Doxacon Prime 2017
Doxacon Prime is sponsored by the Protection of the Holy Mother of God Orthodox Church in Falls Church, VA in partnership with St. Sophia Greek Orthodox Cathedral
in Washington, DC. on August 18 & 19.
6:00 PM Registration Opens - Atrium
6:00 PM Vendors Hall Opens and Book Signing Begins- The Auditorium
7:00 PM Clergy Keynote Metropolitan Tikhon- The Auditorium
9:00 PM Registration Ends
8:00 AM Registration Opens - Atrium
9:00 AM Akathist - The Ballroom
9:20 AM Opening Remarks - The Ballroom
9:30 AM Keynote by Leah Libresco- Wizardry and the Wounds of the World - The Ballroom
Description: Many fantasy novels see wizardry as a response to the woundedness of the world. Diane Duane's Young Wizards series sees its wizards fighting entropy and offering healing, whereas Lev Grossman's The Magicians trilogy has his heroes driven by anger at the brokenness of the world; their hatred for it is strong enough for them to reshape it. How does fantasy teach us to respond to the wound of original sin, and to join Christ in the work of making the crooked straight?
11:00 AM Breakout Sessions One
Teen Track: Finding Faith in Dystopia
Rosamund Hodge- Youth Room
Session A: Authority in the Marvel Cinematic Universe
Alexi Sargeant - The Ballroom
Description: Marvel Studios created an unprecedented shared cinematic universe by taking once-lesser-known characters like Iron Man, Captain America, and Thor and weaving their stories together. Now, every other Hollywood franchise is scrambling to replicate Marvels model. But what sets the Marvel universe apart? In movies like Captain America: The Winter Soldier, the Avengers films, and Captain America: Civil War, the filmmakers grapple with the most profound themes of their comic book source material: power and authority. Who should decide how and when superheroes use their abilities? Who do these heroes serve and to whom do they answer? Taking on these questions makes the Marvel Cinematic Universe a mature piece of storytellingin a far more effective way than simply layering on a gritty tone. This talk will delve into how the Marvel Cinematic Universe grapples with the most important issues of super heroic fiction, including responsibility, idealism, and fascism.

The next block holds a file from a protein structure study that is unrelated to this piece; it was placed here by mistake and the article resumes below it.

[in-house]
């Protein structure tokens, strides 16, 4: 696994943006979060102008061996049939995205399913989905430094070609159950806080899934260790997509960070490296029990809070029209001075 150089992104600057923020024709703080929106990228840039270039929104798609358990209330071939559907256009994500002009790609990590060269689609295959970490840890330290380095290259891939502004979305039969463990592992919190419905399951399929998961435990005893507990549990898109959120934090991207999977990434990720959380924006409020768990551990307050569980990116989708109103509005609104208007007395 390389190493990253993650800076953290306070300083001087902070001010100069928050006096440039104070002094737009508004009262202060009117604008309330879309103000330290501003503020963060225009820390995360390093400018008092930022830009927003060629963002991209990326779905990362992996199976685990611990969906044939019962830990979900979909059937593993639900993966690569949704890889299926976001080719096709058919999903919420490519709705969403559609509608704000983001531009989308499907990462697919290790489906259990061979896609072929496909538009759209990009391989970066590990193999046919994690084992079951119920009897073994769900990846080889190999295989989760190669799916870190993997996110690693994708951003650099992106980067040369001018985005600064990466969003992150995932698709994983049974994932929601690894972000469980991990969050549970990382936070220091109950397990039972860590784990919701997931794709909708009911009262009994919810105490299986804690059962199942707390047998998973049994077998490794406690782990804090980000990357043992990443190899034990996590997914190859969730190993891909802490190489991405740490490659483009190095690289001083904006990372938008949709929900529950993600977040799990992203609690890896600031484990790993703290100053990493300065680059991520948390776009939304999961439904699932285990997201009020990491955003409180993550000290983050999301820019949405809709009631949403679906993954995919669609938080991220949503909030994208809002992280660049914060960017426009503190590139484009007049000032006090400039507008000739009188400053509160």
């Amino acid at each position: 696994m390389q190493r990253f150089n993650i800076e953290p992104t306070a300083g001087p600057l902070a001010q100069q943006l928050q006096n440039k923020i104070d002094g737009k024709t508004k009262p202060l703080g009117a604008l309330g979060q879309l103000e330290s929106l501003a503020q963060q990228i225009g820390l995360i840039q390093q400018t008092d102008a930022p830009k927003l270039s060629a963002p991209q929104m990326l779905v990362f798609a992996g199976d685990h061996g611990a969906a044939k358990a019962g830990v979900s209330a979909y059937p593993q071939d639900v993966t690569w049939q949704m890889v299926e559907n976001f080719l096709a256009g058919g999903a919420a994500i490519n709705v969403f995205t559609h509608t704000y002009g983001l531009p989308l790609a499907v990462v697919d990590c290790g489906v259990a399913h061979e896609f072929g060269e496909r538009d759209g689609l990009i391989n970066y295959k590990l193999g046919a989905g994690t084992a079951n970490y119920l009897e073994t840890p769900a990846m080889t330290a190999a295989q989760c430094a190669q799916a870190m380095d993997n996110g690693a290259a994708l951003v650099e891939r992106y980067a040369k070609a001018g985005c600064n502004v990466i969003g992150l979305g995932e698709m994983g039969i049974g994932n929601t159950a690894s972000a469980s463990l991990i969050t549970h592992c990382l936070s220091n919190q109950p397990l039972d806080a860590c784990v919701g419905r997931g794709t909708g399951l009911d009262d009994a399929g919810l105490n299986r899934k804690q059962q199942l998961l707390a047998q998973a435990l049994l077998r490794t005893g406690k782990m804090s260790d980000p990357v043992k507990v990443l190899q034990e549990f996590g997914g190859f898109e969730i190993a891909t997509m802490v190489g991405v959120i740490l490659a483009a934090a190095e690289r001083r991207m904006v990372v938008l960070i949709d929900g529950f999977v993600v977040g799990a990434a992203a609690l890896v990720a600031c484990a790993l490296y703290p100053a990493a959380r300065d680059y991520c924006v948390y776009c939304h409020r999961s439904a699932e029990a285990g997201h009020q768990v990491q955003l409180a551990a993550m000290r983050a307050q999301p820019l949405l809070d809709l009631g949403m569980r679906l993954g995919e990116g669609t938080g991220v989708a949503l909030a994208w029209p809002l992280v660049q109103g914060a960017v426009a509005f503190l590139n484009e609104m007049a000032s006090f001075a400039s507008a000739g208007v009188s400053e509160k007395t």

Session B: Can Beautiful Fantasy Save the World? Tolkein's "On Fairy Stories" as a Guide for Discerning Good Fantasy
Nicholas Kotar - The Auditorium
Description: Some fascinating recent scientific research has confirmed that the human brain is "wired for story." Reading novels makes people more empathetic, more malleable to the influence of the writer. This places a huge responsibility both on the reader and the writer of fantasy, especially considering how dark and nihilistic much of modern fantasy has become. In his excellent essay "On Fairy Stories," J. R. R. Tolkien offers his vision of a fantasy literature that aspires to tell stories evangelically. By using his criteria for good fantasy, readers can easily find the kind of stories that challenge and edify without resorting to the saccharine tropes of modern "Christian" fiction.
12:00 PM Lunch - The Ballroom
2:00 PM Breakout Sessions Two
Teen Track: Traveling the Hero's Journey
Stephanie Braun - Youth Room
Description: A workshop that takes a look at Joseph Campbell's "Hero's Journey" model in order to glean insight into our own walk with God. Do our own spiritual paths follow the Hero's Journey? What can we learn from this story archetype?
Session A: TBD
TBD - The Ballroom